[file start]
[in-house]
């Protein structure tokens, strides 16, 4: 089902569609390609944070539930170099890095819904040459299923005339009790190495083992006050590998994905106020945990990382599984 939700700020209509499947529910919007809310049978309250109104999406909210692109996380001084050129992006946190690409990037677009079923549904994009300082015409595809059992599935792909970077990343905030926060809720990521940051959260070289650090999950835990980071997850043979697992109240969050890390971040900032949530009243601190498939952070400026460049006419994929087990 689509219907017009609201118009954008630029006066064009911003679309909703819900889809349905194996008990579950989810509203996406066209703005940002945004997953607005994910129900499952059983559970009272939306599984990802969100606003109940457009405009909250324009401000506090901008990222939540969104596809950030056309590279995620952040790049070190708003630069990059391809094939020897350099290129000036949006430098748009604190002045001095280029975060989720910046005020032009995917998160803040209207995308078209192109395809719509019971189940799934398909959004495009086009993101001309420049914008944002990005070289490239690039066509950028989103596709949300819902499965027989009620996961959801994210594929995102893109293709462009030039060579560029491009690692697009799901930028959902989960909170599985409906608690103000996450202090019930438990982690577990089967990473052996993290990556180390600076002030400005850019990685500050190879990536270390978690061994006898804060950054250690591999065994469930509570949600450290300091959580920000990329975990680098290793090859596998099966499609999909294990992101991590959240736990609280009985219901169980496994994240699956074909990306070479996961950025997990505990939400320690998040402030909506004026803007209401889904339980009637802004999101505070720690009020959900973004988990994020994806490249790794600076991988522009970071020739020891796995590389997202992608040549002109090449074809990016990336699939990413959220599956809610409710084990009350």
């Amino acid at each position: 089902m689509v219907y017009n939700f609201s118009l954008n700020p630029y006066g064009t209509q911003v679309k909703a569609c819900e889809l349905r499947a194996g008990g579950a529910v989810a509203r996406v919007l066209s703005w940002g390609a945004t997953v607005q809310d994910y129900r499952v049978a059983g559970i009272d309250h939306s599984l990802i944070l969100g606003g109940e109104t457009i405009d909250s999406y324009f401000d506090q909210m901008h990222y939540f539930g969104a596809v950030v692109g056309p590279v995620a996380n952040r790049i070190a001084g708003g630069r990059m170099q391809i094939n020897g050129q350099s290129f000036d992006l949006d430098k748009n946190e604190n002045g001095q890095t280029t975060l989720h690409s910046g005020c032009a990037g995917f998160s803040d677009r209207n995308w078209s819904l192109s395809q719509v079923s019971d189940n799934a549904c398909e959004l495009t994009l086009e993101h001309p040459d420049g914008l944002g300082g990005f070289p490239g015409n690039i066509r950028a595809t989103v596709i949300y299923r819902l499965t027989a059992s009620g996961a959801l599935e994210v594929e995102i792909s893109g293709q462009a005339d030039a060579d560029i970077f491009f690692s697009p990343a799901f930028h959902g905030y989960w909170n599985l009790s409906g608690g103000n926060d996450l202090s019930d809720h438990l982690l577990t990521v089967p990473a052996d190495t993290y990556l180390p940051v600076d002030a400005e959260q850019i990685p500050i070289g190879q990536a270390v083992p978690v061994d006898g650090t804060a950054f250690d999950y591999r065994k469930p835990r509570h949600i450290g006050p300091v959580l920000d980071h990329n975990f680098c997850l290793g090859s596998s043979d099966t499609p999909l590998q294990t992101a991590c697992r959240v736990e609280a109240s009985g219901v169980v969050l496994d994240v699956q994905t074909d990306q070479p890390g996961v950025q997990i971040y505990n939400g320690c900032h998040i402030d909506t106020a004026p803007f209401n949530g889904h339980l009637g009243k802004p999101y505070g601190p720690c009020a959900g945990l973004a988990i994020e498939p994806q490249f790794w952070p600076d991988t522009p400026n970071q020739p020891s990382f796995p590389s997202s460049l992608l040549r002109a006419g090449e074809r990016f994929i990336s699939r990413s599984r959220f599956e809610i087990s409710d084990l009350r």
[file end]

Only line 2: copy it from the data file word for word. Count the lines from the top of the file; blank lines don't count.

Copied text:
């Protein structure tokens, strides 16, 4: 089902569609390609944070539930170099890095819904040459299923005339009790190495083992006050590998994905106020945990990382599984 939700700020209509499947529910919007809310049978309250109104999406909210692109996380001084050129992006946190690409990037677009079923549904994009300082015409595809059992599935792909970077990343905030926060809720990521940051959260070289650090999950835990980071997850043979697992109240969050890390971040900032949530009243601190498939952070400026460049006419994929087990 689509219907017009609201118009954008630029006066064009911003679309909703819900889809349905194996008990579950989810509203996406066209703005940002945004997953607005994910129900499952059983559970009272939306599984990802969100606003109940457009405009909250324009401000506090901008990222939540969104596809950030056309590279995620952040790049070190708003630069990059391809094939020897350099290129000036949006430098748009604190002045001095280029975060989720910046005020032009995917998160803040209207995308078209192109395809719509019971189940799934398909959004495009086009993101001309420049914008944002990005070289490239690039066509950028989103596709949300819902499965027989009620996961959801994210594929995102893109293709462009030039060579560029491009690692697009799901930028959902989960909170599985409906608690103000996450202090019930438990982690577990089967990473052996993290990556180390600076002030400005850019990685500050190879990536270390978690061994006898804060950054250690591999065994469930509570949600450290300091959580920000990329975990680098290793090859596998099966499609999909294990992101991590959240736990609280009985219901169980496994994240699956074909990306070479996961950025997990505990939400320690998040402030909506004026803007209401889904339980009637802004999101505070720690009020959900973004988990994020994806490249790794600076991988522009970071020739020891796995590389997202992608040549002109090449074809990016990336699939990413959220599956809610409710084990009350």